It’s still not too late to celebrate Marilyn’s birthday, and on June 21, Pop International Galleries in New York launches an exhibit in her honour, curated by Andrew Weiss and featuring hand-signed photos by William Carroll, Laszlo Willinger, Bert Stern and George Barris.
Surgical scars can be seen on Marilyn’s tummy in two of her final photo shoots, with George Barris (left) and Bert Stern (right), and in her ‘nude’ swim scene for the unfinished Something’s Got to Give, as Mehera Bonner reports for Marie-Claire. Marilyn underwent an appendectomy in 1952, and had her gallbladder removed in 1961, a year before she died. She also underwent several operations to alleviate her endometriosis and help her to have children, sadly without success. While surgical procedures are considerably more sophisticated today, our expectations have also increased. While there’s something rather liberating about these gorgeous, unaltered shots, it’s also important to remember that Marilyn – who exerted rigid control over her photo shoots, if not her movies – may herself have wanted to airbrush these photos had she lived long enough to fully review them. In fact, she vetoed many of Stern’s images, marking the rejects with an orange ‘X’; but after her death, he published the session in its entirety.
“Though she was famous for her perceived ‘perfection’ and ‘flawlessness’ (all the eye-rolls at the inherent sexism that goes into these terms), Marilyn Monroe had a pretty big scar across her stomach—which appears in both the Last Sitting and in Something’s Got to Give.
The scar itself is the result of gallbladder surgery that occurred before Stern’s famous images were taken. He says Marilyn was self-conscious about it, and called upon her hairdresser George [Masters] for reassurance before shooting. When Stern noticed the scar, he reportedly remembered Diana Vreeland saying to him, ‘I think there’s nothing duller than a smooth, perfect-skinned woman. A woman is beautiful by her scars.’
Diana Vreeland is right: women *are* beautiful with scars. But she’s also incorrect about women without them being dull. Either way, the sometimes-removal of Marilyn’s scar offers a fascinating insight into beauty standards in Old Hollywood—did she ever truly have agency as to how her body was portrayed?
Ironically, Something’s Got to Give was the first time Monroe was ‘allowed’ to expose her belly button on film—as most of her previous swimwear moments were high-waisted. Before her death, she’s said to have quipped ‘I guess the censors are willing to recognize that everybody has a navel.’
Following their previous online sale featuring photos of Marilyn in January (see here), Julien’s have announced another internet auction, ‘Iconic Imagery of Marilyn Monroe.’ Ending on August 13, the lots include photos by Douglas Kirkland, George Barris and others.
150 photos of Marilyn taken by George Barris in the weeks before she died are the centrepiece of a dedicated auction at Paddle8 in New York, reports Vanity Fair.
“The auction, called Platinum Blonde: Collectible Marilyn, takes place in New York from August 2 to 11, also includes memorabilia—including Monroe’s eighth-grade class photo from Ralph Waldo Emerson Middle School and movie posters from classics like Some Like It Hot and The Seven Year Itch—from the late star, who would have turned 91 this year.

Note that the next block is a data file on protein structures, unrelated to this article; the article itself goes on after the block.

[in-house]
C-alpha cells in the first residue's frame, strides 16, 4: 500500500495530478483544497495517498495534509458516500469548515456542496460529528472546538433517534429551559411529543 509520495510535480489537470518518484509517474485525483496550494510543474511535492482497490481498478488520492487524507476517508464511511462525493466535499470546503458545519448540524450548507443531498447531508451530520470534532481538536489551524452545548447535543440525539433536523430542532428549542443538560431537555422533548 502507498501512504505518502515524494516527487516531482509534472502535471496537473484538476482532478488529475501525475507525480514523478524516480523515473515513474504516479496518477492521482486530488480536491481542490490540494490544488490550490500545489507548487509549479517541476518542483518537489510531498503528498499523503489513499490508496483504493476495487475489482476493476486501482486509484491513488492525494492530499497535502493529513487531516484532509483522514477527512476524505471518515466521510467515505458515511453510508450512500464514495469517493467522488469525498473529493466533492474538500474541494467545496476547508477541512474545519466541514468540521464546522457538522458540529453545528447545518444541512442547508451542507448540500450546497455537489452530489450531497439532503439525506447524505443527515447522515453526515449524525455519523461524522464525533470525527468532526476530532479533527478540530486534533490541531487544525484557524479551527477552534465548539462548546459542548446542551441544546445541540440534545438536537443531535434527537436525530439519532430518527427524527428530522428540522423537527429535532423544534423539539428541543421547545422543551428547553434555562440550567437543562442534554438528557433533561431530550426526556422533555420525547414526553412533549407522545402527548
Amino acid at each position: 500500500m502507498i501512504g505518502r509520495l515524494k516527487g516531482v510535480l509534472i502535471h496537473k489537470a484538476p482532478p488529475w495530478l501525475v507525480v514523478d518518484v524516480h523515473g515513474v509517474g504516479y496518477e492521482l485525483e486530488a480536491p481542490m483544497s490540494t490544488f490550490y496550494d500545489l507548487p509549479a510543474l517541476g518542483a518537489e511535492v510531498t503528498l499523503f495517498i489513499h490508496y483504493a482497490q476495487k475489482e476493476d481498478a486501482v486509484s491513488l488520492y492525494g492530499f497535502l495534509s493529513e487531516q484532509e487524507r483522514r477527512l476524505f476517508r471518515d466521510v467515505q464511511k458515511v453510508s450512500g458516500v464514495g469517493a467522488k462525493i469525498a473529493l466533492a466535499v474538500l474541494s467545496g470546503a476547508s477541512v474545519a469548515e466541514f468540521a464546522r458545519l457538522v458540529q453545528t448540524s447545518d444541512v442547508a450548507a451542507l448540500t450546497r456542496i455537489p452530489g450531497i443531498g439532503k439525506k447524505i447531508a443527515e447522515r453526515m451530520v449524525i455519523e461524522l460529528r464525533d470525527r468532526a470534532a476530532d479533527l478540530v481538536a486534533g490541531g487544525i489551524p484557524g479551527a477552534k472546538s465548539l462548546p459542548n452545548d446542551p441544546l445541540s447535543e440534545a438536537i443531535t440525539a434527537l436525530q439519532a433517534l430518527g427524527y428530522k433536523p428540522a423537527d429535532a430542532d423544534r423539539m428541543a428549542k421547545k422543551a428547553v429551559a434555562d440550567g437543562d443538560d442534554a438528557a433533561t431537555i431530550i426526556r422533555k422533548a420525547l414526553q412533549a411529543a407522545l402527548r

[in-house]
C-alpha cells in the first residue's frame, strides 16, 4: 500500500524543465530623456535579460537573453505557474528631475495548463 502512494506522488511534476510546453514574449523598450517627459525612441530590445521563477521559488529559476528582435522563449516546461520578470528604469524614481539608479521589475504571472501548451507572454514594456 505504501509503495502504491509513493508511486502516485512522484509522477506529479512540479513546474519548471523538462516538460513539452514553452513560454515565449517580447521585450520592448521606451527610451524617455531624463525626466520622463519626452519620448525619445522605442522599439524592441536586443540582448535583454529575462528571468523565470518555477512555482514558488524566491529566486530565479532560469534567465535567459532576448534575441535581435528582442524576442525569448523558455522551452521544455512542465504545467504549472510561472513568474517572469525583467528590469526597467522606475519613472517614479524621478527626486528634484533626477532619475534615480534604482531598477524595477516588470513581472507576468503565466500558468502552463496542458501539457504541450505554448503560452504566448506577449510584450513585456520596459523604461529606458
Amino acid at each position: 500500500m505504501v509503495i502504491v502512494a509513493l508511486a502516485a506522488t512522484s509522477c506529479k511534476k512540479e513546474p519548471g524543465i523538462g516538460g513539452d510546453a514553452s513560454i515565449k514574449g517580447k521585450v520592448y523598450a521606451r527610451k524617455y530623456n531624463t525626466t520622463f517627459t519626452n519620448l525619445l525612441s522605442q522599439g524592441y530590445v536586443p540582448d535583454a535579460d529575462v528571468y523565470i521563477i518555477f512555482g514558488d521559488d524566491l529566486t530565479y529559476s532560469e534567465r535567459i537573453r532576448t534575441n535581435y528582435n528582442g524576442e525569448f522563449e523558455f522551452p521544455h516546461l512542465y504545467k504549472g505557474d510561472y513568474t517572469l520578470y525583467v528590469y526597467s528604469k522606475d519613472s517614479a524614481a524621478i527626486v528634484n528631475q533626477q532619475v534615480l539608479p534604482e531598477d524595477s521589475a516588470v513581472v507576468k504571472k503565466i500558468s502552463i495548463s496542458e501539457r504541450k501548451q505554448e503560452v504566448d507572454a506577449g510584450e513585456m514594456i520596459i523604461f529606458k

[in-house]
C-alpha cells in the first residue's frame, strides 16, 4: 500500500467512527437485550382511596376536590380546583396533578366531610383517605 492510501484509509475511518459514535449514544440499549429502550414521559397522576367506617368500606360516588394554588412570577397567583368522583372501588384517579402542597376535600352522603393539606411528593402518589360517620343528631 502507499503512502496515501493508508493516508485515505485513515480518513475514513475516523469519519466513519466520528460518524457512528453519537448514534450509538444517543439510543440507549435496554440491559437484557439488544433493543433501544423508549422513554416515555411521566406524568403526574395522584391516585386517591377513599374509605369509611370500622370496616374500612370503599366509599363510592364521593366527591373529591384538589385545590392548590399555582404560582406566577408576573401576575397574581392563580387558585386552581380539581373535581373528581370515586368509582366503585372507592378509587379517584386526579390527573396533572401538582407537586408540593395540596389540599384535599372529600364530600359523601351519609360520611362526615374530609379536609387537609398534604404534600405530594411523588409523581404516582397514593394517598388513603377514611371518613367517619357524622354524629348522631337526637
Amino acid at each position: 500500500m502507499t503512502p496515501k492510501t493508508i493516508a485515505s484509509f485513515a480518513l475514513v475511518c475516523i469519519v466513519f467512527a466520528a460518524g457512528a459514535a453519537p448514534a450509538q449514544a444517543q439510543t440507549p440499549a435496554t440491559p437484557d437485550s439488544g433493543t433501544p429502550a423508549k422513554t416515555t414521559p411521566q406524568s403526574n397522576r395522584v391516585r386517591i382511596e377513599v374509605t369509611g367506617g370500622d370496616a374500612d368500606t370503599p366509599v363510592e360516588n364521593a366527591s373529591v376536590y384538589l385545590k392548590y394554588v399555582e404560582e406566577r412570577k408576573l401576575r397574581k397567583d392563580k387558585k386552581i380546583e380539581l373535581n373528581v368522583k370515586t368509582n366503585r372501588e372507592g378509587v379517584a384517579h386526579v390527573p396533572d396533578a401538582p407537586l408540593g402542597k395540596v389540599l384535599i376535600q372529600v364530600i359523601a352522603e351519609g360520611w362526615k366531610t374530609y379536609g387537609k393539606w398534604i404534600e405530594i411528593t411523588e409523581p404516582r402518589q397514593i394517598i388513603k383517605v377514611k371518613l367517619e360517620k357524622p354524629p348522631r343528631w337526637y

Barris, who originally met with Monroe to do a Cosmopolitan story from the set of Something’s Got To Give, instead became a confidant of sorts in the final weeks of her life. The two began working on a book about Monroe’s life; Barris interviewed her extensively and began to photograph her as well.
In the 1980s, private collector acquired the images from Barris, who died late in 2016. In this auction, these three lots are presented in the original photoboxes from Barris, ranging from 43 to 63 images in each, with estimates from $8000-24,000. The Paddle8 auction, to [Dean] Harmeyer’s knowledge, features the biggest collection of Barris’s work to ever go on sale.”
This lovely 1962 shot of Marilyn on Santa Monica Beach, taken just a few weeks before she died, graces the latest cover of Los Angeles Magazine, and a feature about ‘The Iconic Photos That Define L.A.‘ (It’s also a nice tribute to photographer George Barris, who passed away recently.)
George Barris, one of the last photographers to work with Marilyn, has died aged 94, Mike Barnes writes for the Hollywood Reporter. His photos of Marilyn revisiting her childhood haunt of Santa Monica Beach, wearing a Mexican-style sweater over her bathing costume, are among the most natural and poignant images from her final days.
“George Barris, the photojournalist … died Friday at his home in Thousand Oaks, Calif., his daughter Caroline told The Hollywood Reporter. He was 94.
Barris and Monroe became friends after they met on the set of The Seven Year Itch (1955).
‘When I first saw her, I thought she was the most beautiful, fantastic person I’d ever met,’ Barris told the Los Angeles Daily News in 2012. ‘She completely knocked me off my feet.’
Barris photographed the actress on a windswept beach in Santa Monica on July 13, 1962, about three weeks before she was found dead of a drug overdose at age 36. He moved to France after her death and remained there for two decades.